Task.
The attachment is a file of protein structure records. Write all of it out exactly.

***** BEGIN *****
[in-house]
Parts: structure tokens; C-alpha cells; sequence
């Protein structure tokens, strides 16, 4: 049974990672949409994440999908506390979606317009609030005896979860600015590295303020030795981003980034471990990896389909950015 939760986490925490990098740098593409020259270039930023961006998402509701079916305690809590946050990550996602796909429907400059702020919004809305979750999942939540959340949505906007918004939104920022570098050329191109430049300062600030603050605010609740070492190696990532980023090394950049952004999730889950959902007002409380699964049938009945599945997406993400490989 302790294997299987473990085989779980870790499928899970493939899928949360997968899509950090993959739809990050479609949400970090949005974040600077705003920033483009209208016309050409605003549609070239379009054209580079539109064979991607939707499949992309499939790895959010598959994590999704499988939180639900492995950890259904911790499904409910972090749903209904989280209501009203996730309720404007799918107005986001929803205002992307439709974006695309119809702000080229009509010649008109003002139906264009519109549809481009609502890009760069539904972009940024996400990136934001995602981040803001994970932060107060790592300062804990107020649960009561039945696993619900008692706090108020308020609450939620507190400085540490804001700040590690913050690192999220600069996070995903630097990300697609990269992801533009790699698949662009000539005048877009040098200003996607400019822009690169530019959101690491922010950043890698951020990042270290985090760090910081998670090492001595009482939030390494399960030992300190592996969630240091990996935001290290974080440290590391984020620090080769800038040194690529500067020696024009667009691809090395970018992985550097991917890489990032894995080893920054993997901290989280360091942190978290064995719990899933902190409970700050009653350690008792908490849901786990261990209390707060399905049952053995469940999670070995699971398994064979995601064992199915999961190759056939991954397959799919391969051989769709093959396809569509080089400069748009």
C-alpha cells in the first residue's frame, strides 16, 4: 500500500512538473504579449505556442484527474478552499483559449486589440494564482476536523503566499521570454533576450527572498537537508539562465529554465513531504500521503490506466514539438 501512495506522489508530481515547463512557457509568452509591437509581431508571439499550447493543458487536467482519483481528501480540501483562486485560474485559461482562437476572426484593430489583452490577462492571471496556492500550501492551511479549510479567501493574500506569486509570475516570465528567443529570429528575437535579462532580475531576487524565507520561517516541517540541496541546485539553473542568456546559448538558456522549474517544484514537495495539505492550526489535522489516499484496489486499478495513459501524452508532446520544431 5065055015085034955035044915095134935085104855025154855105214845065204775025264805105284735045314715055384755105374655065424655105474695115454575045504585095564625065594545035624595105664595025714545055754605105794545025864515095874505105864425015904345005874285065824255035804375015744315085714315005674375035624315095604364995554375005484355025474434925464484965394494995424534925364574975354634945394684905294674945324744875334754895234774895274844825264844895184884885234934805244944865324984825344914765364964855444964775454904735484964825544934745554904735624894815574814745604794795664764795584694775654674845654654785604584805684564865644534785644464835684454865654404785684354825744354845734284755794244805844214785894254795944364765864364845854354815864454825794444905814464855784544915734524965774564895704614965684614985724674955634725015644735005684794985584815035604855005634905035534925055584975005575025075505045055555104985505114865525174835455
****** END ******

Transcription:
[in-house]
Parts: structure tokens; C-alpha cells; sequence
């Protein structure tokens, strides 16, 4: 049974990672949409994440999908506390979606317009609030005896979860600015590295303020030795981003980034471990990896389909950015 939760986490925490990098740098593409020259270039930023961006998402509701079916305690809590946050990550996602796909429907400059702020919004809305979750999942939540959340949505906007918004939104920022570098050329191109430049300062600030603050605010609740070492190696990532980023090394950049952004999730889950959902007002409380699964049938009945599945997406993400490989 302790294997299987473990085989779980870790499928899970493939899928949360997968899509950090993959739809990050479609949400970090949005974040600077705003920033483009209208016309050409605003549609070239379009054209580079539109064979991607939707499949992309499939790895959010598959994590999704499988939180639900492995950890259904911790499904409910972090749903209904989280209501009203996730309720404007799918107005986001929803205002992307439709974006695309119809702000080229009509010649008109003002139906264009519109549809481009609502890009760069539904972009940024996400990136934001995602981040803001994970932060107060790592300062804990107020649960009561039945696993619900008692706090108020308020609450939620507190400085540490804001700040590690913050690192999220600069996070995903630097990300697609990269992801533009790699698949662009000539005048877009040098200003996607400019822009690169530019959101690491922010950043890698951020990042270290985090760090910081998670090492001595009482939030390494399960030992300190592996969630240091990996935001290290974080440290590391984020620090080769800038040194690529500067020696024009667009691809090395970018992985550097991917890489990032894995080893920054993997901290989280360091942190978290064995719990899933902190409970700050009653350690008792908490849901786990261990209390707060399905049952053995469940999670070995699971398994064979995601064992199915999961190759056939991954397959799919391969051989769709093959396809569509080089400069748009």
C-alpha cells in the first residue's frame, strides 16, 4: 500500500512538473504579449505556442484527474478552499483559449486589440494564482476536523503566499521570454533576450527572498537537508539562465529554465513531504500521503490506466514539438 501512495506522489508530481515547463512557457509568452509591437509581431508571439499550447493543458487536467482519483481528501480540501483562486485560474485559461482562437476572426484593430489583452490577462492571471496556492500550501492551511479549510479567501493574500506569486509570475516570465528567443529570429528575437535579462532580475531576487524565507520561517516541517540541496541546485539553473542568456546559448538558456522549474517544484514537495495539505492550526489535522489516499484496489486499478495513459501524452508532446520544431 5065055015085034955035044915095134935085104855025154855105214845065204775025264805105284735045314715055384755105374655065424655105474695115454575045504585095564625065594545035624595105664595025714545055754605105794545025864515095874505105864425015904345005874285065824255035804375015744315085714315005674375035624315095604364995554375005484355025474434925464484965394494995424534925364574975354634945394684905294674945324744875334754895234774895274844825264844895184884885234934805244944865324984825344914765364964855444964775454904735484964825544934745554904735624894815574814745604794795664764795584694775654674845654654785604584805684564865644534785644464835684454865654404785684354825744354845734284755794244805844214785894254795944364765864364845854354815864454825794444905814464855784544915734524965774564895704614965684614985724674955634725015644735005684794985584815035604855005634905035534925055584975005575025075505045055555104985505114865525174835455